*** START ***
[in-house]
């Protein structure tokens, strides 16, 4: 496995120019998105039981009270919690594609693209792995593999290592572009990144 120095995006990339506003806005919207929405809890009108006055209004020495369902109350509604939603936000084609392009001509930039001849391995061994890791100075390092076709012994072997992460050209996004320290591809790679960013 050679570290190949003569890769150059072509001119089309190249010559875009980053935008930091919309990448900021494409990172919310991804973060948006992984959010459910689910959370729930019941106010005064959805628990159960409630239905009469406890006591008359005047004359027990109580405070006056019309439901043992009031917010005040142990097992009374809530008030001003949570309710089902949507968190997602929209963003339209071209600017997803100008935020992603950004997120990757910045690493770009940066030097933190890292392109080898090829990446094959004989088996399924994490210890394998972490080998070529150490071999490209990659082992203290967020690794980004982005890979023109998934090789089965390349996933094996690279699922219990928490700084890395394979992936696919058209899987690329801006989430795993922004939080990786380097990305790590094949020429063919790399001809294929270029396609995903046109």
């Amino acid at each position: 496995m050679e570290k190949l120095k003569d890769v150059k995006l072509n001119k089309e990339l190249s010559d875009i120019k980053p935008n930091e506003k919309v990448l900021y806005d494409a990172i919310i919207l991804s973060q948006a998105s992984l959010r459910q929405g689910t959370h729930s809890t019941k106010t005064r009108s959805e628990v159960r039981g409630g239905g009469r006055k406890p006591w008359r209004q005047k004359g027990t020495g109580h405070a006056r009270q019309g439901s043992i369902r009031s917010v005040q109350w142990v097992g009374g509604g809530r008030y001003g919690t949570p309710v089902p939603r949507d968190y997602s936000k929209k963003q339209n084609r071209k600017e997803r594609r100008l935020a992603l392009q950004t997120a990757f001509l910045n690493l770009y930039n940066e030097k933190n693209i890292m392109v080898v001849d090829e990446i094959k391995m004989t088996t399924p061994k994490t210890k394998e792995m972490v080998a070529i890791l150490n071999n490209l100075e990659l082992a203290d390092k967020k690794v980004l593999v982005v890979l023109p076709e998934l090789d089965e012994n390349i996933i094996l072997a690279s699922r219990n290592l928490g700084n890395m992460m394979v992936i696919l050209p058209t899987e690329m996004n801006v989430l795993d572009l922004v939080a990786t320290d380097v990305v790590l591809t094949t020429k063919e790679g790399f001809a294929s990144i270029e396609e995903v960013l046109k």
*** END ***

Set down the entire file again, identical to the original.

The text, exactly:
[in-house]
């Protein structure tokens, strides 16, 4: 496995120019998105039981009270919690594609693209792995593999290592572009990144 120095995006990339506003806005919207929405809890009108006055209004020495369902109350509604939603936000084609392009001509930039001849391995061994890791100075390092076709012994072997992460050209996004320290591809790679960013 050679570290190949003569890769150059072509001119089309190249010559875009980053935008930091919309990448900021494409990172919310991804973060948006992984959010459910689910959370729930019941106010005064959805628990159960409630239905009469406890006591008359005047004359027990109580405070006056019309439901043992009031917010005040142990097992009374809530008030001003949570309710089902949507968190997602929209963003339209071209600017997803100008935020992603950004997120990757910045690493770009940066030097933190890292392109080898090829990446094959004989088996399924994490210890394998972490080998070529150490071999490209990659082992203290967020690794980004982005890979023109998934090789089965390349996933094996690279699922219990928490700084890395394979992936696919058209899987690329801006989430795993922004939080990786380097990305790590094949020429063919790399001809294929270029396609995903046109």
């Amino acid at each position: 496995m050679e570290k190949l120095k003569d890769v150059k995006l072509n001119k089309e990339l190249s010559d875009i120019k980053p935008n930091e506003k919309v990448l900021y806005d494409a990172i919310i919207l991804s973060q948006a998105s992984l959010r459910q929405g689910t959370h729930s809890t019941k106010t005064r009108s959805e628990v159960r039981g409630g239905g009469r006055k406890p006591w008359r209004q005047k004359g027990t020495g109580h405070a006056r009270q019309g439901s043992i369902r009031s917010v005040q109350w142990v097992g009374g509604g809530r008030y001003g919690t949570p309710v089902p939603r949507d968190y997602s936000k929209k963003q339209n084609r071209k600017e997803r594609r100008l935020a992603l392009q950004t997120a990757f001509l910045n690493l770009y930039n940066e030097k933190n693209i890292m392109v080898v001849d090829e990446i094959k391995m004989t088996t399924p061994k994490t210890k394998e792995m972490v080998a070529i890791l150490n071999n490209l100075e990659l082992a203290d390092k967020k690794v980004l593999v982005v890979l023109p076709e998934l090789d089965e012994n390349i996933i094996l072997a690279s699922r219990n290592l928490g700084n890395m992460m394979v992936i696919l050209p058209t899987e690329m996004n801006v989430l795993d572009l922004v939080a990786t320290d380097v990305v790590l591809t094949t020429k063919e790679g790399f001809a294929s990144i270029e396609e995903v960013l046109k």